Record Immigration Surge at U.S.-Mexico Border to Accelerate, Government Projects

The Trump administration is preparing for nearly 180,000 migrants traveling as families to cross the southern border of the U.S. by May, continuing an already record-breaking year.

According to an internal document reviewed by The Wall Street Journal, officials at U.S. Customs and Border Protection anticipate between 51,000 and 58,000 migrants traveling as families will either cross the border illegally or ask for asylum at a legal border crossing this month. The agency projects that figure will reach as many as 70,000 in May, based on historic trends.

Arrests of families crossing the U.S.-Mexico border illegally in the past five months hit a record of 136,150. The tally eclipsed a record of 107,212 families arrested during the entire 2018 fiscal year.

Separately, 21,968 immigrant families asked for asylum at legal border crossings between October and February. The volume of families at those crossings was about the same a year ago.

The flood of families crossing the U.S. border with Mexico represents a “border security and humanitarian crisis” and has left Customs and Border Protection at “the breaking point,” Customs and Border Protection Commissioner Kevin McAleenan said last week.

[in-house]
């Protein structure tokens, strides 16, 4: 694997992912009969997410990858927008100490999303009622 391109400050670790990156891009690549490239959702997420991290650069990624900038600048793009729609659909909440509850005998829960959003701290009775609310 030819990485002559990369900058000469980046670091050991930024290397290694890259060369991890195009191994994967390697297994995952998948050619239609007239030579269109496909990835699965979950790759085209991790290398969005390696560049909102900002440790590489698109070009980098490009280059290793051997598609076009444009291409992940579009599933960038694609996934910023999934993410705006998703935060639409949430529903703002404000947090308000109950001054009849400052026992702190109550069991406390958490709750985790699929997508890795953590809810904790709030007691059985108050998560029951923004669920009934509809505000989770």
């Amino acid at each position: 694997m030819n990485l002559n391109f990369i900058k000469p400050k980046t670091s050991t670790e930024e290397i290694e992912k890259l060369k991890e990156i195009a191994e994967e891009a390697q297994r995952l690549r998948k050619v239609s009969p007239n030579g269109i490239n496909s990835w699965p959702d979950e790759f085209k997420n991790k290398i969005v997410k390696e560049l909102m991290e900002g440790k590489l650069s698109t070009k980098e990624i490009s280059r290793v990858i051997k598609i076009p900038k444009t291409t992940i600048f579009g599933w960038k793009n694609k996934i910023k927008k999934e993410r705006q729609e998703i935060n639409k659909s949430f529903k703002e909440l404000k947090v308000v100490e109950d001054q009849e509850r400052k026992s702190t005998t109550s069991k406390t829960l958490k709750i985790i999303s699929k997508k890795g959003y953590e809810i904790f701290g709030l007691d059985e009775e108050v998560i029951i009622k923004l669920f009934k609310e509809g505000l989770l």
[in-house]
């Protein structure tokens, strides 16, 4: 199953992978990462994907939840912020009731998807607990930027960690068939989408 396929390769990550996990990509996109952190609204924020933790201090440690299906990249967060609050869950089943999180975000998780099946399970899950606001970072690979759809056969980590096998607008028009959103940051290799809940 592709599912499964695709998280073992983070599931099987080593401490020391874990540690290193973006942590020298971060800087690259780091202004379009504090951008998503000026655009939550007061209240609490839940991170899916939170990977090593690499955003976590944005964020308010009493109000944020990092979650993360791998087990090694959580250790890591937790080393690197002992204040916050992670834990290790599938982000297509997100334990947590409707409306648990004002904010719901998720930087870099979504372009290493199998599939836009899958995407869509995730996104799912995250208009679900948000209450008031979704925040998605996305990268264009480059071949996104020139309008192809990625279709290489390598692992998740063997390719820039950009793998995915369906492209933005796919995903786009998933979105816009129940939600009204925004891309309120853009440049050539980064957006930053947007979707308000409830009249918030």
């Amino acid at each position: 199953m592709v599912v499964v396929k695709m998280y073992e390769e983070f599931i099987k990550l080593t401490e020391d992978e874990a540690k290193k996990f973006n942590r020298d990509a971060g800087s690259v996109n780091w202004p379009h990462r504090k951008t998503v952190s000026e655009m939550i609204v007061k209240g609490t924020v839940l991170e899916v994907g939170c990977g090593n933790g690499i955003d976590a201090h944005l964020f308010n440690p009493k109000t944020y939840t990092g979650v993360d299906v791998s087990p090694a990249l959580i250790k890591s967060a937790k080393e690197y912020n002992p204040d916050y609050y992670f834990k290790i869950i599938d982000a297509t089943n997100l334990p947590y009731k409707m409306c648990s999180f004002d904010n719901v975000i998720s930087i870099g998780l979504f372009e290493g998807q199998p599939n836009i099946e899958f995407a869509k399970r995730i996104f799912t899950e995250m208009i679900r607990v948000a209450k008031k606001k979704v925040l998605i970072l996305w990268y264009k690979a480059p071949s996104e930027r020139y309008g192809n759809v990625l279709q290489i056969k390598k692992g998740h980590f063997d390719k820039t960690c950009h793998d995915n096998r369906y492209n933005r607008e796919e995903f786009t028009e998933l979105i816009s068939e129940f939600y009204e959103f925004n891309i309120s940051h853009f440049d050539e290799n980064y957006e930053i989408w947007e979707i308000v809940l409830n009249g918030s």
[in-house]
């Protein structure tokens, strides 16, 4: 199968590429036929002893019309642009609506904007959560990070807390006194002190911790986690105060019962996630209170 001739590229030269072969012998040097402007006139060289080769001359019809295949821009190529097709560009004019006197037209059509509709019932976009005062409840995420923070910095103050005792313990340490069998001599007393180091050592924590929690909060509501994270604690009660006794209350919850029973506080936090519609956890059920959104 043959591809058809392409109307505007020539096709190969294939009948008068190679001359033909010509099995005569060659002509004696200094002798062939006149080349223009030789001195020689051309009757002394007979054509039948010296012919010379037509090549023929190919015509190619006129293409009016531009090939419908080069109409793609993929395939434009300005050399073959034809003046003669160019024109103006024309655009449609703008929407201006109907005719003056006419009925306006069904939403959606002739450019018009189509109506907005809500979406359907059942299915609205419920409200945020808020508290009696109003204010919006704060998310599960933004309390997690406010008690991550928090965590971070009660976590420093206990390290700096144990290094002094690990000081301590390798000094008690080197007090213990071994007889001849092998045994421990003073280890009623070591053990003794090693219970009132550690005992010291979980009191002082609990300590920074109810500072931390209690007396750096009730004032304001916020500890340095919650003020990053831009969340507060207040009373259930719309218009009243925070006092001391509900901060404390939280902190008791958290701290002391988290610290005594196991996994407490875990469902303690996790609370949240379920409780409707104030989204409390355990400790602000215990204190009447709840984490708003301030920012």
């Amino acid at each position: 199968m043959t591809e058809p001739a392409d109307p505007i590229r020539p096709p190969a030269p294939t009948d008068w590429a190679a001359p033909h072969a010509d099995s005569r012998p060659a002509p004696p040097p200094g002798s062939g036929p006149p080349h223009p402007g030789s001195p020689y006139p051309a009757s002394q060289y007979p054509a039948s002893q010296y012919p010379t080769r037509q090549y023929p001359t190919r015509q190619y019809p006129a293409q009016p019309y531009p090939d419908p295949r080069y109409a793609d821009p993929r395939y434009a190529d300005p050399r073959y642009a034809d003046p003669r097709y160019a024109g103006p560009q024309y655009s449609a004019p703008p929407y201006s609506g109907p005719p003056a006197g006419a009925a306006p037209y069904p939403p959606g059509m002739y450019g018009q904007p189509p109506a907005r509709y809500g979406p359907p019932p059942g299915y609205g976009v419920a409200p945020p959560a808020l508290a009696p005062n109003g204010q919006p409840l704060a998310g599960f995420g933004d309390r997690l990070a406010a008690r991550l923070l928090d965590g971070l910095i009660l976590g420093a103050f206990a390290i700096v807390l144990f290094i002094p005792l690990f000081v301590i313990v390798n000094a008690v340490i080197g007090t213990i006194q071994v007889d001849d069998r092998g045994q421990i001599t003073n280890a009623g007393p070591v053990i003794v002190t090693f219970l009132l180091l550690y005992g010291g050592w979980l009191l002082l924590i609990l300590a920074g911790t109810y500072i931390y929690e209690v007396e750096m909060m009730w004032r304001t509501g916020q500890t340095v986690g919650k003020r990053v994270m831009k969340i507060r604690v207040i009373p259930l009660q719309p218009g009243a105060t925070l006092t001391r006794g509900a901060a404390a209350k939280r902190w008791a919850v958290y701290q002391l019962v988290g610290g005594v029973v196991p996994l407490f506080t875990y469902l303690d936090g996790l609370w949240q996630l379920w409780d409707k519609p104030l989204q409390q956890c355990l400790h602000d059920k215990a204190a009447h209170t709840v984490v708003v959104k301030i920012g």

Customs and Border Protection declined to comment on the document, which is labeled “planning profile.”

Most of the families so far this year are from Guatemala, Honduras and El Salvador, where they say they face violence, political instability and widespread poverty and hunger. The majority of families surrender to border agents and ask for asylum after crossing into the U.S. illegally. Fewer than 20% of all asylum applications are ultimately granted, but people with children are generally allowed to stay in the U.S. while their requests are adjourned, which typically takes years due to a backlog of more than 829,000 cases in immigration court.

By Alicia A. Caldwell for THE WALL STREET JOURNAL

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